Saturday, January 3, 2015

Blues Blast Magazine Album Review: Detroit Frank Dumont – Let Me Be Frank


This CD review was originally published in the October 17, 2013 edition of Blues Blast Magazine. Be sure to check out the rest of the magazine at

Detroit Frank Dumont – Let Me Be Frank

Self Release

11 tracks / 48:32

The music world is chock full of half-finished albums and projects that got off to a good start but for some reason never got finished. Let Me Be Frank could have been one of those ill-fated efforts, but Detroit Frank Dumont persevered and rolled this album off the assembly line a whopping 22 years after it was started.

Originally hailing from Benton Harbor, Michigan (right across the lake from Chicago), singer and guitarist Frank Dumont has definitely been around the block a few times. He started his career in the early 70s with the Detroit Blues Band, and since then he has lived and gigged all over the globe -- from Hawaii to Amsterdam and everywhere in between. Along the way he has shared the stage with legendary blues figures, including John Lee Hooker, Greg Allman and Buddy Miles.

These days Frank is working out of Colorado Springs with his band, The Drivin’ Wheels, but the genesis of Let Me be Frank predates his work with this group. The first sessions for this album were recorded in 1991 at studios all around the country, including Louisiana, California and Memphis. Dumont held onto these tracks until 2012 when he started recording again, this time in North Carolina, Colorado, Nashville, Memphis, North Hollywood, and Alabama. This guy really gets around! Everything came together late last year when the source material was digitally mastered by Larry and Kevin Nix in Nashville. They did an amazing job of taking all of these sessions and making them come together into a singular entity.

There is plenty of heavy-hitting talent on this disc, and there is no way to include everybody that participated in this review. You will find the pillars of the blues community, the musicians that played in bands with BB King, Freddie King and Buddy Miles.

The first track up is “Key to the Highway,” which was a hit for Little Walter in 1958. This is a rich arrangement with horns, piano and the esteemed Deacon Jones on the Hammond B3. Dumont displays a smooth guitar talent, and his voice is road-worn and wise. I would like to see him perform this song live! After this, Frank belts out nine covers of songs by Freddie King, BB King and Robert Johnson.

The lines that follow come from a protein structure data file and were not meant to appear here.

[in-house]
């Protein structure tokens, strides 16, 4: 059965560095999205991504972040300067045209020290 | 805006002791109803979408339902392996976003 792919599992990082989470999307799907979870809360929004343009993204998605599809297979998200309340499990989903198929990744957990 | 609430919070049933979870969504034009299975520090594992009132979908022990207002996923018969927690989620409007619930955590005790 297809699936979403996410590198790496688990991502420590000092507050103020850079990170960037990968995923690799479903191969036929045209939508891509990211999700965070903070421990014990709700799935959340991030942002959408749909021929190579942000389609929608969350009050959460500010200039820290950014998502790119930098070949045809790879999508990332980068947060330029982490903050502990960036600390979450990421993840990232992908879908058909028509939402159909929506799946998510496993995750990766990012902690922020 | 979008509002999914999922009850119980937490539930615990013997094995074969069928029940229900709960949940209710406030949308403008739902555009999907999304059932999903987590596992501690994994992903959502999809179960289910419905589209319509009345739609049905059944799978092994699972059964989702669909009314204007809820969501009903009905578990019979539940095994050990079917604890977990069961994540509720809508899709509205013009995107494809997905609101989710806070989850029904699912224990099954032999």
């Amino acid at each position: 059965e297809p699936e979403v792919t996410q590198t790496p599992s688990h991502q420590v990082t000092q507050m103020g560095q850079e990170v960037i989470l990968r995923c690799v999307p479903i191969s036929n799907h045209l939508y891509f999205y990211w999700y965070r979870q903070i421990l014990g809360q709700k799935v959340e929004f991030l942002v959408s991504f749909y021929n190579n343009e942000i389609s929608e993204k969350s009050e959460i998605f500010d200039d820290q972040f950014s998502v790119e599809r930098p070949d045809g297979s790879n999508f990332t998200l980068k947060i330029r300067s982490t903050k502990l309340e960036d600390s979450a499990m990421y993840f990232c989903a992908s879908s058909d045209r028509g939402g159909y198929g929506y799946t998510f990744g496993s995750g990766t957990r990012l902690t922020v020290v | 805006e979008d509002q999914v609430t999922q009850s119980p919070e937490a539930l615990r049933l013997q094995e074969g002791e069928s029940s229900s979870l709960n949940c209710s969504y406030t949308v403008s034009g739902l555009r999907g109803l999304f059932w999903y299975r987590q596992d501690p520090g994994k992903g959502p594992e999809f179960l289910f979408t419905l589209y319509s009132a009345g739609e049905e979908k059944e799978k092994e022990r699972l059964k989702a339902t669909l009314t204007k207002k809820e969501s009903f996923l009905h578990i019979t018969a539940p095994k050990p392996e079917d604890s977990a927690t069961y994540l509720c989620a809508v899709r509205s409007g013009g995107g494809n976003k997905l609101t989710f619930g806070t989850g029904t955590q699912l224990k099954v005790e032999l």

Dumont is a Freddie King fan and he growls his way through Freddie King’s “Tore Down,” a classic 8-bar hit that was also covered by Clapton. Benny Turner’s fat bass keeps this rollicking tune moving, and David Maxwell lays down some killer piano that at times is swallowed up in the mix. “Hide Away” is a fun instrumental that lets Frank tear loose on his guitar over a complex arrangement of organ, piano and a passel of horns. The other Freddie King songs on this disc are both performed as instrumentals: “The Stumble,” and “I’ll Be There,” with the latter showing some interesting Hawaiian influences and more than enough harp (not the harmonica kind, either).

BB King is well-represented, with Dumont howling his way through “Every Day I Have the Blues” and “How Blue Can You Get.” While the rock-solid backline of Mighty Mike Doster and Caleph Emphrey Junior keep it real, Victor Wainwright provides some righteous piano work on “How Blue Can You Get.” This is one of the standout tracks on Let Me Be Frank.

Three of the tracks were penned by Robert Johnson: “Kind Hearted Woman,” “Traveling Riverside Blues,” and the inevitable “Crossroads.” In keeping with the original spirit of these songs, these are more bare bones arrangements with harmonica and slide acoustic guitar. Frank was respectful of the source material and did not go very far off the beaten path when reproducing these songs.

The album finishes up with its sole original track, “Blues for Buddy,” a tribute to Dumont’s friend Buddy Miles, who passed on before he could record drum tracks for this project. This instrumental psychedelic blues song is a grand yet casual-sounding jam that includes a few guys that played with Buddy back in the day: Deacon Jones and Jimi Hendrix’s bass player, Billy Cox.

Let Me Be Frank is a sampler of blues styles, with material written by the greats and played with gusto. It is obvious that Detroit Frank Dumont and his friends gave their all for this project, and I hope you can take the time to give it a listen.